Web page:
I thought about doing some sight-seeing in Fukuoka, but after stepping back outside into the heat, I decided against it. It was HOT. Like, drenched in sweat in two seconds hot. The humidity was out of this world. I just wanted to get to my hotel, which I did with surprisingly no trouble! I had written walking directions from the subway based on picture from a google maps walking route, and I got there...two hours before check-in.

I totally just crashed in the lobby in the aircon for that time, reading Three Musketeers and looking at old photos on my compy. Also drinking Vanilla Coke that I found at a Family Mart, SCORE. My favorite soda of all time that I can hardly ever find anymore. Once I checked in, it was bath time for sure in the great deep, barrel like Japanese style bathtub. That hotel was absolutely fantastic. It was a very small room, but had everything I would have wanted, including clothes freshener which my clothes DEFINITELY needed if I wanted to put them back in my bag without stinking up the whole thing.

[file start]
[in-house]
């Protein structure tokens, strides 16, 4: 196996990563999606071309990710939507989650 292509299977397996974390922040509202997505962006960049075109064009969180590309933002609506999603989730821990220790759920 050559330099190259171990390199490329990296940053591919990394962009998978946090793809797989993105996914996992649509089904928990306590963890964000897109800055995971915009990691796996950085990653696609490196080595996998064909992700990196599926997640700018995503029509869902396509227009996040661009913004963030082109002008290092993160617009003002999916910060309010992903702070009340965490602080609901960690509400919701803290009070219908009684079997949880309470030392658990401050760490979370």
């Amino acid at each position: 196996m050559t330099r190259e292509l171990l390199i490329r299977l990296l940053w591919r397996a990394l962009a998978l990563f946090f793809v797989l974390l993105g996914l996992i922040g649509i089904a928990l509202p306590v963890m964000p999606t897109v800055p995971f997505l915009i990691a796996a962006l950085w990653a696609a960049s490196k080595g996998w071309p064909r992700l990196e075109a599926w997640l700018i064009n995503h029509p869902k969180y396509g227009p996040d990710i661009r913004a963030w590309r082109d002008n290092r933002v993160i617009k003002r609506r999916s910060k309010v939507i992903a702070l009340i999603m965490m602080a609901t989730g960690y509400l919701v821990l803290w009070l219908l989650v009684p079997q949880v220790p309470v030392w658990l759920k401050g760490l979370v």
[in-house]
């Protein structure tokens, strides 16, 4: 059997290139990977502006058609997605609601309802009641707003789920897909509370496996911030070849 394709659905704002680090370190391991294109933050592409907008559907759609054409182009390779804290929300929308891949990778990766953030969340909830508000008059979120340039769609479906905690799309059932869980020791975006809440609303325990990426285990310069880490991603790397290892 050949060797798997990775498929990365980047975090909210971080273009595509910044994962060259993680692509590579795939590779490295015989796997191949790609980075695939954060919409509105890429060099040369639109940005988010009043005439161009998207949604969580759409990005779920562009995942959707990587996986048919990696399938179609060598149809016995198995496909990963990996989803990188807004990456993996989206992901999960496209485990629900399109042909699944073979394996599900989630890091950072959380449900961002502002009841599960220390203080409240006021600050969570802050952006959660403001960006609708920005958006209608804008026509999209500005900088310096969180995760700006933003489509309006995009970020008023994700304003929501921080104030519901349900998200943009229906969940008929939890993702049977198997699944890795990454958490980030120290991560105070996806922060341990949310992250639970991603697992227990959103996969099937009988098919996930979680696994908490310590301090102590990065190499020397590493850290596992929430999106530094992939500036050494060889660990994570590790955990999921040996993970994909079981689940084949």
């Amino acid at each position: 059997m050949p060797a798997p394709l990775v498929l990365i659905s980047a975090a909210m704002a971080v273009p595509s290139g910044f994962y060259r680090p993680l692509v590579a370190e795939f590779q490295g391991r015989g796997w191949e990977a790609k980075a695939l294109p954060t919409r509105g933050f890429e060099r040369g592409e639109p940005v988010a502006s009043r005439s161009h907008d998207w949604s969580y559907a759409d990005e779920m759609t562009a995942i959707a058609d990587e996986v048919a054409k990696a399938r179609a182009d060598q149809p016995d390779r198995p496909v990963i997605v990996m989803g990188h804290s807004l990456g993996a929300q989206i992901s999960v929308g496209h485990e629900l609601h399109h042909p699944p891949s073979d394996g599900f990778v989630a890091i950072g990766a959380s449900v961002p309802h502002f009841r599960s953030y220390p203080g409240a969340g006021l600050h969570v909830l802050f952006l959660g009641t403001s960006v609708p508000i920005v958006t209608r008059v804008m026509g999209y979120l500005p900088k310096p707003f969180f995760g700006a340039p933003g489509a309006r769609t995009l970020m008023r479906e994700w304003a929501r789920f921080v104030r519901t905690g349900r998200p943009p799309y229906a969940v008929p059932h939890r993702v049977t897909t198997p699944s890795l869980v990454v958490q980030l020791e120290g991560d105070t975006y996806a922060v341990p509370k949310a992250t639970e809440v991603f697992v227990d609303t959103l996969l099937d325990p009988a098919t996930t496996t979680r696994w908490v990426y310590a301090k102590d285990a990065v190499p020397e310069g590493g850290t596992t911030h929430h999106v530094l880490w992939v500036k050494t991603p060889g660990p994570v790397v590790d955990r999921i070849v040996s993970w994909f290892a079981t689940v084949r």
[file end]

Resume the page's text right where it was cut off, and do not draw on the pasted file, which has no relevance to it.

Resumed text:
I may have spent that entire evening watching a Korean drama.

Getting myself to the consulate to pick up my visa would be easy, and I had time to kill after my checkout at 10 am before the visa was ready, so I headed to one subway stop away from the consulate stop and went to Ohori park. Best decision ever. The terrible heat was mediated a lot by the great shade from the trees and the wind off the lake/pond that the park's island was on. I also found a great Japanese garden to look around in for only 120 yen. By the time I had finished my nutritious lunch of a banana and ritz bits and spoken with a Korean tourist in Korean (!! so proud of myself), it was time to pick up the visa and get myself on the shinkansen to Tokyo as soon as possible.